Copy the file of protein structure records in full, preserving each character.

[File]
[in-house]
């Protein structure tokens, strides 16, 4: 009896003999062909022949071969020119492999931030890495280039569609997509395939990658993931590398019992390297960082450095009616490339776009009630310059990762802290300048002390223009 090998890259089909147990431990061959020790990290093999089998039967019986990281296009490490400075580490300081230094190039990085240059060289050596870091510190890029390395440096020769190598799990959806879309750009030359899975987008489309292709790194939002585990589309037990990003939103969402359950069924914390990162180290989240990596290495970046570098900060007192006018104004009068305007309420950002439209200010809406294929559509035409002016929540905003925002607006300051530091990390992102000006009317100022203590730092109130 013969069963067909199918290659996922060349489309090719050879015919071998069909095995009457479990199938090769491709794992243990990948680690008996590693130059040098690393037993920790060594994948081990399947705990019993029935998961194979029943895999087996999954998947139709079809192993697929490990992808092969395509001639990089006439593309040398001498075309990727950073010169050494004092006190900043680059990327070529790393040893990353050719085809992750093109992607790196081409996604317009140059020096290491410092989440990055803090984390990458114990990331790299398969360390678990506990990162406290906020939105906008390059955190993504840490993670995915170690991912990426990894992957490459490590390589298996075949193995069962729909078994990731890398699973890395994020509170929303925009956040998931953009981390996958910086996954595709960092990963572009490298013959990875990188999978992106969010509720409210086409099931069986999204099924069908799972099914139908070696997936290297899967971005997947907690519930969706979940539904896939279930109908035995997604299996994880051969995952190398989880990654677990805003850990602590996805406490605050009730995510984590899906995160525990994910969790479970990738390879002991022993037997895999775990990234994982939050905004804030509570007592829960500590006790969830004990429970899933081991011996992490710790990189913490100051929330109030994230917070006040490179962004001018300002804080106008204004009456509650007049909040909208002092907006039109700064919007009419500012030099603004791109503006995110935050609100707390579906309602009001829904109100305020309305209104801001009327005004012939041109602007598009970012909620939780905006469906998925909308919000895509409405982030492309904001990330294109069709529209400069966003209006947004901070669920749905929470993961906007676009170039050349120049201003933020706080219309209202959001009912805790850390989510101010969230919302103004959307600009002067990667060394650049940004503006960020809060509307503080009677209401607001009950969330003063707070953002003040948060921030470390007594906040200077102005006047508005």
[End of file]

[in-house]
């Protein structure tokens, strides 16, 4: 009896003999062909022949071969020119492999931030890495280039569609997509395939990658993931590398019992390297960082450095009616490339776009009630310059990762802290300048002390223009 090998890259089909147990431990061959020790990290093999089998039967019986990281296009490490400075580490300081230094190039990085240059060289050596870091510190890029390395440096020769190598799990959806879309750009030359899975987008489309292709790194939002585990589309037990990003939103969402359950069924914390990162180290989240990596290495970046570098900060007192006018104004009068305007309420950002439209200010809406294929559509035409002016929540905003925002607006300051530091990390992102000006009317100022203590730092109130 013969069963067909199918290659996922060349489309090719050879015919071998069909095995009457479990199938090769491709794992243990990948680690008996590693130059040098690393037993920790060594994948081990399947705990019993029935998961194979029943895999087996999954998947139709079809192993697929490990992808092969395509001639990089006439593309040398001498075309990727950073010169050494004092006190900043680059990327070529790393040893990353050719085809992750093109992607790196081409996604317009140059020096290491410092989440990055803090984390990458114990990331790299398969360390678990506990990162406290906020939105906008390059955190993504840490993670995915170690991912990426990894992957490459490590390589298996075949193995069962729909078994990731890398699973890395994020509170929303925009956040998931953009981390996958910086996954595709960092990963572009490298013959990875990188999978992106969010509720409210086409099931069986999204099924069908799972099914139908070696997936290297899967971005997947907690519930969706979940539904896939279930109908035995997604299996994880051969995952190398989880990654677990805003850990602590996805406490605050009730995510984590899906995160525990994910969790479970990738390879002991022993037997895999775990990234994982939050905004804030509570007592829960500590006790969830004990429970899933081991011996992490710790990189913490100051929330109030994230917070006040490179962004001018300002804080106008204004009456509650007049909040909208002092907006039109700064919007009419500012030099603004791109503006995110935050609100707390579906309602009001829904109100305020309305209104801001009327005004012939041109602007598009970012909620939780905006469906998925909308919000895509409405982030492309904001990330294109069709529209400069966003209006947004901070669920749905929470993961906007676009170039050349120049201003933020706080219309209202959001009912805790850390989510101010969230919302103004959307600009002067990667060394650049940004503006960020809060509307503080009677209401607001009950969330003063707070953002003040948060921030470390007594906040200077102005006047508005």